Since starting my career in tech PR in 1999, I have created my share of media lists. Back then I used the big green books from Bacon’s (now Cision) or the Yellow Book. In addition to my media list duties, I did media monitoring. Media monitoring required me to read actual clippings that arrived in the mail from Burrelles or Luce, which ironically is now one big happy family operating as BurrellesLuce.
As I moved up the ranks in the agency, I realized that all the reading created some pretty good habits and knowledge. I learned everything about my client’s competitors - from the names and features of its products to the customers they recently signed. Equally important, I had a good handle on which reporters were covering various beats and which analysts were often quoted in their articles. In media relations, that information is golden, if used properly.
Today, it seems like reading has been replaced with a type-and-click methodology. It is very common for agencies to supply their account teams with access to media databases from Vocus and Cision. Both companies boast robust media information and accurate research. If you have used Vocus or Cision, you know how fast you can type in a few words, click and then get a media list with reporter names, outlets, e-mail addresses and phone numbers. With the type-and-click method, it is possible that you will get Joe the Reporter from Food Network Magazine that covers new oven technology. That’s not exactly the person I want to speak to if my client roster is comprised of companies selling mobile technology to the government.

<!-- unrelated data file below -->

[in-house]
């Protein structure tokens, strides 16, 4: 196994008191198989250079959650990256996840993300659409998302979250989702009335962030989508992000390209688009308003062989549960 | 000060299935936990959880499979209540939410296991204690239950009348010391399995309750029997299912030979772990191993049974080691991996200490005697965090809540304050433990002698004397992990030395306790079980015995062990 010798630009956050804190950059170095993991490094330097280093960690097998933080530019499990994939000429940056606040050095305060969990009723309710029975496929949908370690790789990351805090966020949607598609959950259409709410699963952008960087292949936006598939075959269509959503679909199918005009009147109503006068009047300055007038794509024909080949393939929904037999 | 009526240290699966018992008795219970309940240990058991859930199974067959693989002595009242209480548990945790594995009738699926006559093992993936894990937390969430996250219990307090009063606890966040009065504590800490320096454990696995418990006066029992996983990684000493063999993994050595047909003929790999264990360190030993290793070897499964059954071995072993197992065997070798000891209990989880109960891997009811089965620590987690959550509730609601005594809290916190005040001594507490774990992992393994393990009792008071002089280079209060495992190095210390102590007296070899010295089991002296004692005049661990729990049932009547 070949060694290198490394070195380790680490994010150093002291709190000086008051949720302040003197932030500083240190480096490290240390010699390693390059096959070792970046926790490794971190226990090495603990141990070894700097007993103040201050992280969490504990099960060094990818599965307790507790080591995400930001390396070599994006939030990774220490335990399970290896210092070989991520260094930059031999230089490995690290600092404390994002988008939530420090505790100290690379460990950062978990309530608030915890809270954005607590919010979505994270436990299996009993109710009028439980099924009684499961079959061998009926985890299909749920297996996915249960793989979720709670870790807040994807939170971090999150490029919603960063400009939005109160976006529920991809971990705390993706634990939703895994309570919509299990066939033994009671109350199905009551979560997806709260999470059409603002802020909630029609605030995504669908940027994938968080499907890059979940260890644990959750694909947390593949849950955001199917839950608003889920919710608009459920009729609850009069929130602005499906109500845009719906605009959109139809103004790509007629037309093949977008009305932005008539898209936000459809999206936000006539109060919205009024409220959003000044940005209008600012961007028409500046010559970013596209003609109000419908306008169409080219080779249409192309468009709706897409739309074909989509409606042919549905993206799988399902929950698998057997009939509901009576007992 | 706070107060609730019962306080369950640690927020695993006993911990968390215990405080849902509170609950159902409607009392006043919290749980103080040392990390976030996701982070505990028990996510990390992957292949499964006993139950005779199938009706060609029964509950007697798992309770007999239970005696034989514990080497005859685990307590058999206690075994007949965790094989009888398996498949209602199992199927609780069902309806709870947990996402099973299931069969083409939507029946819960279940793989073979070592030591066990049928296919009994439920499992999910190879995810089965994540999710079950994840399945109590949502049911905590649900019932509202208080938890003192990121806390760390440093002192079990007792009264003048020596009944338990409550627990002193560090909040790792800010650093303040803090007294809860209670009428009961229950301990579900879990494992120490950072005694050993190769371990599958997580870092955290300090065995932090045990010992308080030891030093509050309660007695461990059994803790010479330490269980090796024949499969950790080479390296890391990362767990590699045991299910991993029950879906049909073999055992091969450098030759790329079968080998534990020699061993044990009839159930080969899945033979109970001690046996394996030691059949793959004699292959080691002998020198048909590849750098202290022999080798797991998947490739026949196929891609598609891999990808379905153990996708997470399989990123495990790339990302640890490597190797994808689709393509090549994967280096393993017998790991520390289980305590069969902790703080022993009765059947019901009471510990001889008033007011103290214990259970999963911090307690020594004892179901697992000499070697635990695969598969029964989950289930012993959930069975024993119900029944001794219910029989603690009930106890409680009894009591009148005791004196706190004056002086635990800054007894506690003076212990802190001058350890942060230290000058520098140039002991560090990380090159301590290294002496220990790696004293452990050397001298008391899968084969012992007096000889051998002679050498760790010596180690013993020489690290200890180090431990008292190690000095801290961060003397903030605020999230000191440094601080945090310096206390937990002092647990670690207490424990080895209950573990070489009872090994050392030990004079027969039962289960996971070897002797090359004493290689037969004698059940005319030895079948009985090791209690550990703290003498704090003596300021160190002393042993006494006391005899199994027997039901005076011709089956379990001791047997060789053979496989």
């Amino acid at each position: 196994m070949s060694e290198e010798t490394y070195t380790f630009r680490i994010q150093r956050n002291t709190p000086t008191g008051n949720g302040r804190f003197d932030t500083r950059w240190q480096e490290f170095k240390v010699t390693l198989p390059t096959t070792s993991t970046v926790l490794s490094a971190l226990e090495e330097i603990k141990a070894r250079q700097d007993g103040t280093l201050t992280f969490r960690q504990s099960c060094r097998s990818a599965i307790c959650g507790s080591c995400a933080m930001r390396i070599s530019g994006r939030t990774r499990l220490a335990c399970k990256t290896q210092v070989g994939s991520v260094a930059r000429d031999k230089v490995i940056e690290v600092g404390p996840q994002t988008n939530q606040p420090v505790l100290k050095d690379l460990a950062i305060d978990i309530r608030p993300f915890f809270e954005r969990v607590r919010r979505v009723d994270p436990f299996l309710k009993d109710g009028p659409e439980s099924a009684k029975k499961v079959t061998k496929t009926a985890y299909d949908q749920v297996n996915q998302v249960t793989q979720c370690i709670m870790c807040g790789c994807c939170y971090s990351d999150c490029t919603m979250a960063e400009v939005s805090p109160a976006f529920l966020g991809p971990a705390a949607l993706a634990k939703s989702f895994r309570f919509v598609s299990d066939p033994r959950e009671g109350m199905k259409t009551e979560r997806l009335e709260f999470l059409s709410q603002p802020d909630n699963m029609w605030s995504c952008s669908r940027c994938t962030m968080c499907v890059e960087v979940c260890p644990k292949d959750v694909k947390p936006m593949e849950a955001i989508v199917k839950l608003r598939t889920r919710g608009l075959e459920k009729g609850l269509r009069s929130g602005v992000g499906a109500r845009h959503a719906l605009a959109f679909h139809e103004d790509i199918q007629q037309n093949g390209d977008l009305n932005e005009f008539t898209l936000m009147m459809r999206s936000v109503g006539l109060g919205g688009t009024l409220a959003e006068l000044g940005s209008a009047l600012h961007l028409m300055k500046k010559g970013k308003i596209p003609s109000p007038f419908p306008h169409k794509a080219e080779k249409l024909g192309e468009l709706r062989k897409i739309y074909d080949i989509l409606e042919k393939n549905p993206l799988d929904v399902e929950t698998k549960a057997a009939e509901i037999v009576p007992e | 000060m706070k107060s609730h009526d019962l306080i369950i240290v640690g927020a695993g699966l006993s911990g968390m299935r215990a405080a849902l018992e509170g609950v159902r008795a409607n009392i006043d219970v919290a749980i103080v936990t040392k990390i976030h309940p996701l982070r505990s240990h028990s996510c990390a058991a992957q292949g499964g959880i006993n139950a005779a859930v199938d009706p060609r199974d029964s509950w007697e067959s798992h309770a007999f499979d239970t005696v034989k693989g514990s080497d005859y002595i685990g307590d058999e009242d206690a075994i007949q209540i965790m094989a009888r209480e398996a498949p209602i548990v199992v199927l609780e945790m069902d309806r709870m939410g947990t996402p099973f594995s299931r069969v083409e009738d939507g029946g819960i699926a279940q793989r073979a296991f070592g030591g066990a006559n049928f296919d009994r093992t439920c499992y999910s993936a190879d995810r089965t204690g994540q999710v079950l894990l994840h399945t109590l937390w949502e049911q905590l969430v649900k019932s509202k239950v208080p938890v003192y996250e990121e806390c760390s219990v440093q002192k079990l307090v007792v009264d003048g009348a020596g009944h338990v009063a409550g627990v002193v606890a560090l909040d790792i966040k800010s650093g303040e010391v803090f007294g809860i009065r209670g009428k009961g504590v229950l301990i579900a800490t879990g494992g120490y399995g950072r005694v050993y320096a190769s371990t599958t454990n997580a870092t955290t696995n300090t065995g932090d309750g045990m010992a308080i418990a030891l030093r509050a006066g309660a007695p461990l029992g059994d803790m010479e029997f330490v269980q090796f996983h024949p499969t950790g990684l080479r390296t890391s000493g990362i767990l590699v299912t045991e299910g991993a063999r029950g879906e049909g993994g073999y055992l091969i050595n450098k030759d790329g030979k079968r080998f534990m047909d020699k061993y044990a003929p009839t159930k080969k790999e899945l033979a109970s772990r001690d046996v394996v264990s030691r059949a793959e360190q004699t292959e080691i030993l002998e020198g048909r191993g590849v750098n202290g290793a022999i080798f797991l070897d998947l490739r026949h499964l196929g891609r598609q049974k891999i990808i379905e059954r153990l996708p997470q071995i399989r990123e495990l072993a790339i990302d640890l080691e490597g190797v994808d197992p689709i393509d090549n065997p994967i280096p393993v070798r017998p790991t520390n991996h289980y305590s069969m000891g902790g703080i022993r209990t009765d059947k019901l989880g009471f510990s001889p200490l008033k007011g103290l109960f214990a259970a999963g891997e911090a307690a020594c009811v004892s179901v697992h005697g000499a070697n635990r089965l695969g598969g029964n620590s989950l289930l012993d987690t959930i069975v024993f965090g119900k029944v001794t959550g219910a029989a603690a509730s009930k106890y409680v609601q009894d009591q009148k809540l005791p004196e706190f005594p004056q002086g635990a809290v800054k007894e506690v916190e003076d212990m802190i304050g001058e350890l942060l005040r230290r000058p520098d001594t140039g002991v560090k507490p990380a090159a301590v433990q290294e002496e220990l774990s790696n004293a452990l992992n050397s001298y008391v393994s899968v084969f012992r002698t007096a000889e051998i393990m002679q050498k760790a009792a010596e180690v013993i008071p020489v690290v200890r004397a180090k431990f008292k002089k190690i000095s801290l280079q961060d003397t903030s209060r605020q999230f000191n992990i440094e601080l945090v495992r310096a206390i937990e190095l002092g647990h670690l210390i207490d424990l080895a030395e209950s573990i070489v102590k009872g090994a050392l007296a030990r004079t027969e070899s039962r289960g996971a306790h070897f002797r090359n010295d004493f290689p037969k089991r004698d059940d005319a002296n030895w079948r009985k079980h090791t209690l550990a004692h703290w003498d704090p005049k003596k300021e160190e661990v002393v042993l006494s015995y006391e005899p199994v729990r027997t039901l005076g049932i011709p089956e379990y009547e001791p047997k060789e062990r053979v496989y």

I wanted to get other perspectives. So I went on Twitter and asked, “If you are using #Vocus or #Cision or one of the others send me your thoughts on which is worse.” I got many responses, but one from @PerfectPitchPR stood out. @PerfectPitchPR uses both databases and noted, “Searching is better in Cision for me, and think they have more niche pubs (had to import alot). Distrib. is GREAT in Vocus.”
Personally, I would not blindly distribute anything in Vocus or Cision. The problem with Vocus and Cision is that unless you actually read the profiles that it spits out, you may be running around with an awful list. Actually, I’m willing to bet that your list is 85 percent off. I think Cision and Vocus should carry some of the blame for the reporter angst we often read about – the reporters who cover Windows that get pitches about the iPhone.
My tweet sparked conversations with reps from Cision and Vocus. I’ll fill you in on our discussions in my next post. Cision and Vocus will get you to a starting point, but it won’t get you through the finish line. Overall, there was agreement on my premise - Reading is Fundamental to success in media relations.